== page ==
Home Music Milford Graves & Bill Laswell: Space/Time · Redemption

Milford Graves & Bill Laswell: Space/Time · Redemption

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Milford-Graves-Bill-Laswell-JDGThis is a glorious disc. Simply glorious. Milford Graves and Bill Laswell have been affable bedfellows and the percussion colourist’s and the bassist’s playing here is compelling on many levels. To start with there’s the sense of sharing the sheer physical thrill of the drum-and-bass interaction. That is particularly evident in the growl and rumble such as the fierce and brilliant improvisation of “Eternal Signs” that concludes the deeply reverent track “Sonny Sharrock” that, in turn, melts in the blue flame into the sub-atomic vibrations of “Another Space”; its frugal prelude and the outer sections that roar in the final dénouement of the song, enthralled in “Autopossession”, which shifts into the fourth, spectral dimension, and then swings back in the energy of the chart that suggests the energy and waveform that might have been captured in a particle accelerator rather than by the consoles in the sound-engineer’s booth. Common to all this is a sense of being fleet, but never breathless, with time enough for textures to tell.

Milford-Graves-Bill-Laswell-Space-Time-Redemption-Cvr-JDGAt every turn you get the sense of the musicians flexing their improvisational muscles in the early part of the disc. There is a sense of the drummer and the bassist demonstrating just how much mind craft they could introduce into a composition built around the common elements of intuition and improvisation throughout the remarkable recording; the collision of these minds that very much occupies each other’s worlds in terms of mood and swing. Thus there’s a palpable delight in the rhythmically extravagant theme from which the first chart is fashioned and the drummer and bassist’s way with the dancing double-helical structures at once strong-jawed and supple. We are always aware of the re-entry of the body of the shard-like elements of the chart as they peek through the texture in different registers or reappears stood on its head, yet it’s never exaggerated as might sometimes be the case in the hands of lesser improvisers. And how much can Mr. Graves and Mr. Laswell dance—at least on drums and bass—throughout the introduction and body of “Another Space”, urged to life through the subtle dynamics, voicings, articulation and judicious ornamentation. A very different kind of dance reveals itself in the outro of this piece, a kind of musette in which Mr. Laswell takes a graver view of things in the sonorous drone effect contrasting delightfully with the tripping rattle and hum of Mr. Graves’ drums. The way these two musicians have considered the touch and dynamic of every phrase would suggest that these are improvisational readings that constantly impress with fresh ideas and details each time you hear them.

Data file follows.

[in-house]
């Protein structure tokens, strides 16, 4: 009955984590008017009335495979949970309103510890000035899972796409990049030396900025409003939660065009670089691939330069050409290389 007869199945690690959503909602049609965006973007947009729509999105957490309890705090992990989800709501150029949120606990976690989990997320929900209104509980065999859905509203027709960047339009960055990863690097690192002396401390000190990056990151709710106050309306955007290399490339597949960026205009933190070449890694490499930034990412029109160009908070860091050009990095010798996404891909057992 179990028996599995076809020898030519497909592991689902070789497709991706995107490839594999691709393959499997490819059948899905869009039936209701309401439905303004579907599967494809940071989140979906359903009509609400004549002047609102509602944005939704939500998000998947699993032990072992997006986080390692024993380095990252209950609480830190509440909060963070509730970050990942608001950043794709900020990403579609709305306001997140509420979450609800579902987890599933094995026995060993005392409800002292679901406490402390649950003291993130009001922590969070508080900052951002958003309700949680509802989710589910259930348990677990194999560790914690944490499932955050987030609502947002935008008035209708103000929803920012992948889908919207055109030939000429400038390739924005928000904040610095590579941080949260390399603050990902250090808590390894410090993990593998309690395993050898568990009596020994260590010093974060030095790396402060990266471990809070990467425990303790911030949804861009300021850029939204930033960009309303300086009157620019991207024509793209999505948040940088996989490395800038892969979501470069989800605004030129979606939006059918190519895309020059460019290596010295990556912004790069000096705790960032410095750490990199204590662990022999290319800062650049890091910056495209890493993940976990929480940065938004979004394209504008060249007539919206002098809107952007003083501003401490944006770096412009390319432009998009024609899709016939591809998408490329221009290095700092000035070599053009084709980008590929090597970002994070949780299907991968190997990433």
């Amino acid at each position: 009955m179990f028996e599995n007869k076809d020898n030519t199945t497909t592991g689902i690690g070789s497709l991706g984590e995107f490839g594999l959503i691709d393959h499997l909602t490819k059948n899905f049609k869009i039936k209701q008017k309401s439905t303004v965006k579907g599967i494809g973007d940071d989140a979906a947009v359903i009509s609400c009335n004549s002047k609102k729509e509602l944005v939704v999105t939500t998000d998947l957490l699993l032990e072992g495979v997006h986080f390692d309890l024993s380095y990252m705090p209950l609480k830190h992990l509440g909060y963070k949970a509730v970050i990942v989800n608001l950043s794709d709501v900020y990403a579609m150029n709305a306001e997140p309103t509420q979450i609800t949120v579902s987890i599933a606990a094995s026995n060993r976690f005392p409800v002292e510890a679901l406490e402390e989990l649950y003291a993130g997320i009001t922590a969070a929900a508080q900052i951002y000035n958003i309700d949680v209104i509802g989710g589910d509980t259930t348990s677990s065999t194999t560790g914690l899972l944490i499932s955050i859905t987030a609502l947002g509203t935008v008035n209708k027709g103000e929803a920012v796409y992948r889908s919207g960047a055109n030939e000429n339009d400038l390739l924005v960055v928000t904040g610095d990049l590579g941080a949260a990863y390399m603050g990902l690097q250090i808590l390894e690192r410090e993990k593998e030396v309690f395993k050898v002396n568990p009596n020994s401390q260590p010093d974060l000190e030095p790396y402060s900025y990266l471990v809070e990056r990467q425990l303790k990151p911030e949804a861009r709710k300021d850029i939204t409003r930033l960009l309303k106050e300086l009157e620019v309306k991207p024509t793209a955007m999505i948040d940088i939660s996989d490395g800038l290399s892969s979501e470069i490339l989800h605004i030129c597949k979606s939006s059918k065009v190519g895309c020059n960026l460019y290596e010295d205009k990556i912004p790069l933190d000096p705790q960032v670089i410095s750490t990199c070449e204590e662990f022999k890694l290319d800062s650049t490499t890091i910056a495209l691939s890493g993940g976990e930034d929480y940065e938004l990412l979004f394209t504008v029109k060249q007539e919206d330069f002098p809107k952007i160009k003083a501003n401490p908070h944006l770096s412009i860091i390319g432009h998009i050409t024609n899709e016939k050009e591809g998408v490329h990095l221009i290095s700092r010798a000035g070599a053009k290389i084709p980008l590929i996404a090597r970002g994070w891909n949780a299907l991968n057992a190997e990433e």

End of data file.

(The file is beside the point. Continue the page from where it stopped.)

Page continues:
Even the apparently unassuming numbers such as the melodic waddling of the mid-section of “Autopossession”, the piece later gains a sense of intrigue as Milford Graves re-examines them from every angle, again bringing multifarious shadings to the music. And it all flows effortlessly—though I’m sure the journey has been anything but that. Highlights abound: in the murmuring of the snare towards the middle of the piece. This is followed by one of the most extraordinary rumblings of the tom toms and the bass drum I have ever heard, daring you to enter the world of Space/Time · Redemption as the grandiose sonorities of the bass become more and more withdrawn. The whispered intimacy extends into Mr. Laswell’s insertion of an ornamented figure into the sequence that follows. “Another Time” proves to be a masterclass in audacious playing, yet never burdening the melodic lines. In fact the effect here is truly spectacular. Are there any caveats? Fittingly there is a long silence before the song ends. Some might find that the song has a pulse that is a tad irreverent. To me this works precisely because the musicians tease so much out of each line. They have spiritual intensity that draws you ineluctably in without any of the musicians’ wilfulness. You can be in no doubt of the thought that has gone into this enterprise, from Milford Graves’ rumbling ideologies to Bill Laswell’s harnessing the power of the bass. Together these two musicians shine new light on improvisational music to mesmerising effect, all of which is captured by a warmly sympathetic recording and an engaging booklet. So let’s cherish this one.

Track List: Eternal Signs; Sonny Sharrock; Another Space; Autopossession; Another Time

Personnel: Milford Graves: drums and percussion; Bill Laswell: basses

Label: TUM | Release date: March 2014

Website: http://billlaswell.net/ | Buy music on: amazon

About Bill Laswell

Over the course of some three decades, visionary bassist-producer Bill Laswell has been one of the most prolific and restlessly creative forces in contemporary music. A sound conceptualist who has always been a step ahead of the curve, he has put his inimitable stamp on nearly 3,000 recording projects by such artists as Mick Jagger, Yoko Ono, Iggy Pop, Laurie Anderson, Brian Eno, Bootsy Collins, Nine Inch Nails, Motorhead, Peter Gabriel, Blur, The Ramones, George Clinton, Pharaoh Sanders, The Dalai Lama, Matisyahu, Angelique Kidjo, DJ Krush, RAMM:ΣLL:ZΣΣ, Sting, The Last Poets, Afrika Bambaataa, Julian Schnabel, Whitney Houston, Manu Dibango, Fela Kuti and most notably Herbie Hancock, who collaborated with Laswell for the pivotal 1983 smash-hit single “Rock-It” which introduced scratching to the mainstream, inspired a generation of turntablists and gave the great jazz pianist instant street credibility among the burgeoning hip-hop cognoscenti. Read more…

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